Nanomedicine, Volume I: Basic Capabilities
© 1999 Robert A. Freitas Jr. All Rights Reserved.
Robert A. Freitas Jr., Nanomedicine, Volume I: Basic Capabilities, Landes Bioscience, Georgetown, TX, 1999
3.5.8 Ligand-Receptor Mapping
To achieve a fully general-purpose receptor capability in nanomedical systems, two classes of analytic function are essential.
First, presented with an arbitrary molecule, the system or user must be able to infer from the molecule's structure the shape and electronic configuration of an optimal receptor geometry that will efficiently bind it, with a particular affinity and specificity (as a design specification). This discovery procedure may involve a process akin to molecular imprinting (Section 22.214.171.124), fluorescent dye affinity matching on testing chips (Chapter 20), Structure Activity Relationships (SAR) by NMR techniques,424 or pin cushion receptor mapping (Section 126.96.36.199).
Second, presented with an arbitrary protein-built binding site embedded in living tissue, the system or user must be able to infer the molecule(s) which the given receptor could bind, and to compute the affinity and specificity of that activity. This capability may require a rather diverse steric toolkit. Biological receptors are constructed in one of ~500-1000 distinct shapes or "domains," such as the well-known Y-shaped antibody immunoglobulin domain (~100 residues) and other assorted clefts, folds, kringles and coils. Several hundred distinct fold families are known, though it is believed there are only ~20 major domain types,414 and Chothia2604 believes that "the large majority of proteins come from no more than one thousand families."
One mapping technique would employ a series of rodlike probes inserted into the receptor cavity like a pick gun or other lockpicking tool. After physically securing the receptor, the first crude probes quickly map the cavity to nanometer scale. Based on this preliminary information, subsequent probes having ever-finer discrimination chart smaller features as well as charge distributions by inserting a predetermined set of test rods with functionalized tips in a standard sequence, to rapidly prune the huge configurational space down to a single unique electrophysical shape using the minimum possible number of tests. (A 1 nm3 volume of multi-element diamondoid receptor structure has ~10148 possible distinct configurations, by one conservative estimate,10 requiring at least 492 binary tests to eliminate all but one configuration. Antibody domains contain ~1050 possible configurations, requiring 166 binary tests.) Cavity Stuffer, a software package comprising an experimental design tool to investigate automated cram-packing of predefined cavities using randomly branched polymers, is a preliminary effort in this general direction,425 although the algorithmic task of discovering an unknown receptor contour may be considerably more challenging.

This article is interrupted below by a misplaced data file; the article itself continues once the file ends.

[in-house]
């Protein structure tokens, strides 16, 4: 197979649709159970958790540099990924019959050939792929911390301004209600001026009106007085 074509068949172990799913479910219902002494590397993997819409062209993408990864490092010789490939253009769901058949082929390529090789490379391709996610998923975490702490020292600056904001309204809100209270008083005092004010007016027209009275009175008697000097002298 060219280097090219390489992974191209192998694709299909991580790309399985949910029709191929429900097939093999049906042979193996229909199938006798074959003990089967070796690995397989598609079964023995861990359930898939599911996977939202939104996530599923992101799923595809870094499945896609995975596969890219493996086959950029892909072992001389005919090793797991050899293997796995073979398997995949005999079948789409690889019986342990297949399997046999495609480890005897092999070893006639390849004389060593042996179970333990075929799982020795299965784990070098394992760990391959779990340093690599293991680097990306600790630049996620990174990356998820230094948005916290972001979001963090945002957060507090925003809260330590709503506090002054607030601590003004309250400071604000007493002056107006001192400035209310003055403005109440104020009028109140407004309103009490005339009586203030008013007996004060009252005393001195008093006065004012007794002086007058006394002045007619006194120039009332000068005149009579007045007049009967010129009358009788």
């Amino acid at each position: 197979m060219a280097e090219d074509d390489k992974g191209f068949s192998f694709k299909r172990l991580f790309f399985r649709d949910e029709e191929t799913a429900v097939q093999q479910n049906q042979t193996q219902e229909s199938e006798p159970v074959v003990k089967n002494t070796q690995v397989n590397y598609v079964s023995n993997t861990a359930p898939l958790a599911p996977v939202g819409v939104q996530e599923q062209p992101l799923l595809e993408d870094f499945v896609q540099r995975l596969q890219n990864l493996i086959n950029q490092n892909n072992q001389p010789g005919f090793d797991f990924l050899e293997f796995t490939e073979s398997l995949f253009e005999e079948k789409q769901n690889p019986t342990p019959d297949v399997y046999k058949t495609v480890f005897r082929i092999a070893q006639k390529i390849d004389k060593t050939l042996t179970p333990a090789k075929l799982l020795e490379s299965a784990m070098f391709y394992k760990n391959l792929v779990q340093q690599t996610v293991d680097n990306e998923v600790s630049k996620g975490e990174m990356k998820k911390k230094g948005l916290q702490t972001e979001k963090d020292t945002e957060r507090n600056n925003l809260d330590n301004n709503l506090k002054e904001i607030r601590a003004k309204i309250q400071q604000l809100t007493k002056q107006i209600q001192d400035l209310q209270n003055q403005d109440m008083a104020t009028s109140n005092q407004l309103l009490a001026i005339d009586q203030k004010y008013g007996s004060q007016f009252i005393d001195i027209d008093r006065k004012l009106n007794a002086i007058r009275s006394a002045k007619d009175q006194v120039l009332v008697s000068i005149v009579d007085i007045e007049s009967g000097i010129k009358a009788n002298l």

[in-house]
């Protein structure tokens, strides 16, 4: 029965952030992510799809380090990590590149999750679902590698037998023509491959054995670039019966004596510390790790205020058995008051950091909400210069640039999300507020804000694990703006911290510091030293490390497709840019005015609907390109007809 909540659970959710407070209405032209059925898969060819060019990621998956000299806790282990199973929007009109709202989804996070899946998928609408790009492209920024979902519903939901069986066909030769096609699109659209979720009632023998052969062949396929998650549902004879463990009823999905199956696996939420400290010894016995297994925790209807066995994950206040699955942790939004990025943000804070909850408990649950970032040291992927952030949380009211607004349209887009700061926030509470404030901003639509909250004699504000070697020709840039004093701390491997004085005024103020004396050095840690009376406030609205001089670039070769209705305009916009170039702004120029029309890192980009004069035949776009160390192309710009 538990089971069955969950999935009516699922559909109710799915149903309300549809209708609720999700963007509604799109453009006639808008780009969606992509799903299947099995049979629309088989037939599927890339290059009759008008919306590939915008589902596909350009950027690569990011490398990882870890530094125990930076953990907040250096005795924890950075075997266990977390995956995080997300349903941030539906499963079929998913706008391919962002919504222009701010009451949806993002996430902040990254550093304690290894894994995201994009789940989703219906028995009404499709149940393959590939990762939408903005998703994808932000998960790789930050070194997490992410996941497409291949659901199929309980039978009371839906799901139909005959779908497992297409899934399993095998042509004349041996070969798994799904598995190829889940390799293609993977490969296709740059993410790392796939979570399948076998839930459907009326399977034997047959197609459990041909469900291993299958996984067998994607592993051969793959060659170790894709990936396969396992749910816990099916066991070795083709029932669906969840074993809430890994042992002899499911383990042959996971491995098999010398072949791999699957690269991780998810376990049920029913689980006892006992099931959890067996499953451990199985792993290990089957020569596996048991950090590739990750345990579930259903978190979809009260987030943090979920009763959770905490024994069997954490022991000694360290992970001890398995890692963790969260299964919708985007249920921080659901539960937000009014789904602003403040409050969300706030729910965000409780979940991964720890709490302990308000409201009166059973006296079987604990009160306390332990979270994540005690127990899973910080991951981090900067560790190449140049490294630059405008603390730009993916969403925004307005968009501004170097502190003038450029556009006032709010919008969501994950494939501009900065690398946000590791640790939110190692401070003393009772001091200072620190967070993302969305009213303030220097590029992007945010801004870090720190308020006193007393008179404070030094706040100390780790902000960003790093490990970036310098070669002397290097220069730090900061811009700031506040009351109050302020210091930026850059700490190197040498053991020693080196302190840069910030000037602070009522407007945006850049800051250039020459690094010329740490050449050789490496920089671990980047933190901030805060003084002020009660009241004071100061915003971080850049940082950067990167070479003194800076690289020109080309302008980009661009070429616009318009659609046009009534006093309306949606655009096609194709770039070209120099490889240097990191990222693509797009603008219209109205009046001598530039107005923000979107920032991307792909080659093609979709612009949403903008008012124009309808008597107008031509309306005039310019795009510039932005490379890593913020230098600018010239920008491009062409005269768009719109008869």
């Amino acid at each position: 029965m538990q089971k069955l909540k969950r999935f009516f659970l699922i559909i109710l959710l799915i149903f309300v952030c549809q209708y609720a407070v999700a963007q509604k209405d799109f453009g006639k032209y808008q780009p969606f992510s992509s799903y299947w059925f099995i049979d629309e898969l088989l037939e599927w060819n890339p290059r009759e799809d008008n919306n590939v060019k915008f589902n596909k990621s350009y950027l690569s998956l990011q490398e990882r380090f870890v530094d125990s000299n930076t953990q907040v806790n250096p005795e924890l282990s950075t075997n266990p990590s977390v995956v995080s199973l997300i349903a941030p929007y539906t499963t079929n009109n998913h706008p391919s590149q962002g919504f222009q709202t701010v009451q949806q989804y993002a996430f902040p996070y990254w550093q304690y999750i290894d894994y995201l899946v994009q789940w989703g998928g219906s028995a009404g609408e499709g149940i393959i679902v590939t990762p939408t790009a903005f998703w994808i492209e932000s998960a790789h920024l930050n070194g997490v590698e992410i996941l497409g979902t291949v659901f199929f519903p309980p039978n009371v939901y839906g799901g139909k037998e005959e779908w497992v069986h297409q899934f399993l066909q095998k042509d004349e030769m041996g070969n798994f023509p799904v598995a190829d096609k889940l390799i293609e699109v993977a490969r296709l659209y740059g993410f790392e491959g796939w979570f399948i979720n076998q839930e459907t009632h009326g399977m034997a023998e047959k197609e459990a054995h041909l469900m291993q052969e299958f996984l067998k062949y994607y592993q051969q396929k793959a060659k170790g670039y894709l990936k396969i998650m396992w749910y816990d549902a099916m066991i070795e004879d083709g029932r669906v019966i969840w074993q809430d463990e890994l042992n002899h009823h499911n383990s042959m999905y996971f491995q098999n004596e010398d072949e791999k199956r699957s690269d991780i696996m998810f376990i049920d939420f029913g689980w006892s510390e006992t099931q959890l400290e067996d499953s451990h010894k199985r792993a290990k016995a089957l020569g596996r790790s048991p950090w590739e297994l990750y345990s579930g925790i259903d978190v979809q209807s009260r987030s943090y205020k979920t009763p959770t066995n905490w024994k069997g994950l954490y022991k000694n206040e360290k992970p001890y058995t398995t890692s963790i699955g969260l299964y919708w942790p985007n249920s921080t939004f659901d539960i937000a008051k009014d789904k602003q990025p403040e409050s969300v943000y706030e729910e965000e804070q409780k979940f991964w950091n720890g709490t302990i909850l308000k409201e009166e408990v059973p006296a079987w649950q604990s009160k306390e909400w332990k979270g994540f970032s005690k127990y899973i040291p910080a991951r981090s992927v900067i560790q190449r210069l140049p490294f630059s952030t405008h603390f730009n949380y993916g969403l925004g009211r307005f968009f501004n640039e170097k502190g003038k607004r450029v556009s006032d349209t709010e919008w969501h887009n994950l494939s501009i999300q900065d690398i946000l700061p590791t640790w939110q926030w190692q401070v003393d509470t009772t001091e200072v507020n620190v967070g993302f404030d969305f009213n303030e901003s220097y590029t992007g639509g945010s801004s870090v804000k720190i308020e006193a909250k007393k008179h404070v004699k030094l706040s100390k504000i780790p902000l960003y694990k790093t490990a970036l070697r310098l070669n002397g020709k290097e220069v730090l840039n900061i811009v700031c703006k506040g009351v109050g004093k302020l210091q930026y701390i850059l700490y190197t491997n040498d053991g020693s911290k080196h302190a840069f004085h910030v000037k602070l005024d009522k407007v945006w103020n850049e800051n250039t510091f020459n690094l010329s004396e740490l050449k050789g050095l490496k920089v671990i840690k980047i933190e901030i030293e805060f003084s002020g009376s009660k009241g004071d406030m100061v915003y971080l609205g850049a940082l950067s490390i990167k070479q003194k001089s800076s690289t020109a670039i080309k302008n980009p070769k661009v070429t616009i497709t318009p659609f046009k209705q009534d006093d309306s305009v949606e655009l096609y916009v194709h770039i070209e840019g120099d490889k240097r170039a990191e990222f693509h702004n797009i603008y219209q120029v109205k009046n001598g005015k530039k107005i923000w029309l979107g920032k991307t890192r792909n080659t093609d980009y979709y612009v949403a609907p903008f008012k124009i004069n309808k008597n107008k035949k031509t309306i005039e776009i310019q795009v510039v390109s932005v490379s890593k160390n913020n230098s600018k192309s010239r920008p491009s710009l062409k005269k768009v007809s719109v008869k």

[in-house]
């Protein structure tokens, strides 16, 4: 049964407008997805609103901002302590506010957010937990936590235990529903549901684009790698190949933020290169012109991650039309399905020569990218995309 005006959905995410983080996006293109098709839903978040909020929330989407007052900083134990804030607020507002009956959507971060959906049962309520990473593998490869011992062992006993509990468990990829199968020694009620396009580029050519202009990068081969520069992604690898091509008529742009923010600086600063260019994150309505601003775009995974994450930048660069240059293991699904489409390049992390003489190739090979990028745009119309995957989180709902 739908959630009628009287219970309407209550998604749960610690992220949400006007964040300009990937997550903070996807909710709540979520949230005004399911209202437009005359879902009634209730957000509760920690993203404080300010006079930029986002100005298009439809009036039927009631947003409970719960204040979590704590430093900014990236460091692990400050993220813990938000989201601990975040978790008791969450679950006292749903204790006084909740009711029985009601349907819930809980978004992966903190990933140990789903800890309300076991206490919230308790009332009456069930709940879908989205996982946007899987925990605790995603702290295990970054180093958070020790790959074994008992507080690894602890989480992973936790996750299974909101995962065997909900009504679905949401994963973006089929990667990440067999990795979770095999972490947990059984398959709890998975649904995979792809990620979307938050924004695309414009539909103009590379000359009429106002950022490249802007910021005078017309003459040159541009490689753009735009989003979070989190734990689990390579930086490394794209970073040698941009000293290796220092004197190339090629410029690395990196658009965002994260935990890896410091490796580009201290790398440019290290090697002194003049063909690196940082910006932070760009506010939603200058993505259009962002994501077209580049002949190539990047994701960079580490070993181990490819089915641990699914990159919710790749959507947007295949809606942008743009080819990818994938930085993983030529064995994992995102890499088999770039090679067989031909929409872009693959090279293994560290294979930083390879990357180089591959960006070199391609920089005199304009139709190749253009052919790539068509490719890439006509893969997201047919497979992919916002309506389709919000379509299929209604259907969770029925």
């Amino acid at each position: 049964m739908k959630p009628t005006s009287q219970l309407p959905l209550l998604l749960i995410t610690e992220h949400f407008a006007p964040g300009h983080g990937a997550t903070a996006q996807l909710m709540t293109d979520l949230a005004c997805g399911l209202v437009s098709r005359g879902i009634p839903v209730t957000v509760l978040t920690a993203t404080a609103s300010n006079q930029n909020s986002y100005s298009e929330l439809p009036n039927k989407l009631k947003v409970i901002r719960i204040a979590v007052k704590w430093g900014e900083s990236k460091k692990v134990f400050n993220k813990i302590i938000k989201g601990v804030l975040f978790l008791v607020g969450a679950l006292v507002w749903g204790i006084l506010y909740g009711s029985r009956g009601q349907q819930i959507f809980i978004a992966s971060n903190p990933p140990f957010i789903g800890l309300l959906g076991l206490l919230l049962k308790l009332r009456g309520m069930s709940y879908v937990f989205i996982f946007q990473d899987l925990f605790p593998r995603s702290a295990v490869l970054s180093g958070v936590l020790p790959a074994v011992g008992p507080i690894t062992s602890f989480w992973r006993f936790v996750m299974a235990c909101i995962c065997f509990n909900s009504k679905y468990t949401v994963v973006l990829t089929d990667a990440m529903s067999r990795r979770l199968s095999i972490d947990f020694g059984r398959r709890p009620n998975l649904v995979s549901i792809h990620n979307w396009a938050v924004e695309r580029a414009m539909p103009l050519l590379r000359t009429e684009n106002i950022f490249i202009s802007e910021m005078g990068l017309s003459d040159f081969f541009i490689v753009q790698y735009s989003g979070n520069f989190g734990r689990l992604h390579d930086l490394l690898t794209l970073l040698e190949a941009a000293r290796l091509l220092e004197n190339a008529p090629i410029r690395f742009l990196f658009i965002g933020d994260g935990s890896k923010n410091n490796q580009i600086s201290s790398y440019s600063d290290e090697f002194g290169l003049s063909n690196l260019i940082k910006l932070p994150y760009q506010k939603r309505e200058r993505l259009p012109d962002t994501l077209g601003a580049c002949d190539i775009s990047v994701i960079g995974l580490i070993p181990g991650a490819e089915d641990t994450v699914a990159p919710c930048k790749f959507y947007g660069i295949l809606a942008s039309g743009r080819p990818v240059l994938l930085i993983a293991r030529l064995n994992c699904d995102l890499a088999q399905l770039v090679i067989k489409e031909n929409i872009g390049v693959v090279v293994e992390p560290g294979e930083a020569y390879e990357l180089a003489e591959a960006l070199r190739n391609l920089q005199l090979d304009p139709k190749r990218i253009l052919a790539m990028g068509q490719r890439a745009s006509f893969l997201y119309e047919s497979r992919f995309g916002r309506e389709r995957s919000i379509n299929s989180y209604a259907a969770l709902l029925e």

Another approach to receptor mapping would be the reversible chemical or mechanical denaturation of the receptor protein followed by precise nondestructive amino acid sequencing (Chapter 20), from which tertiary structure and activity could then be computationally inferred. Algorithms to perform such computations are the subject of intense current research interest.952 Even imperfect tertiary structure predictions should greatly reduce the search space, so that only a partial residue sequencing may be necessary for unambiguous identification from a library of possible proteins. Once the target ligand structure has been inferred, the subsequent design and manufacture of receptor-specific agonists and antagonists, including catalysts and cofactors, activators and inhibitors, promoters and repressors, should be comparatively easy.
Last updated on 7 February 2003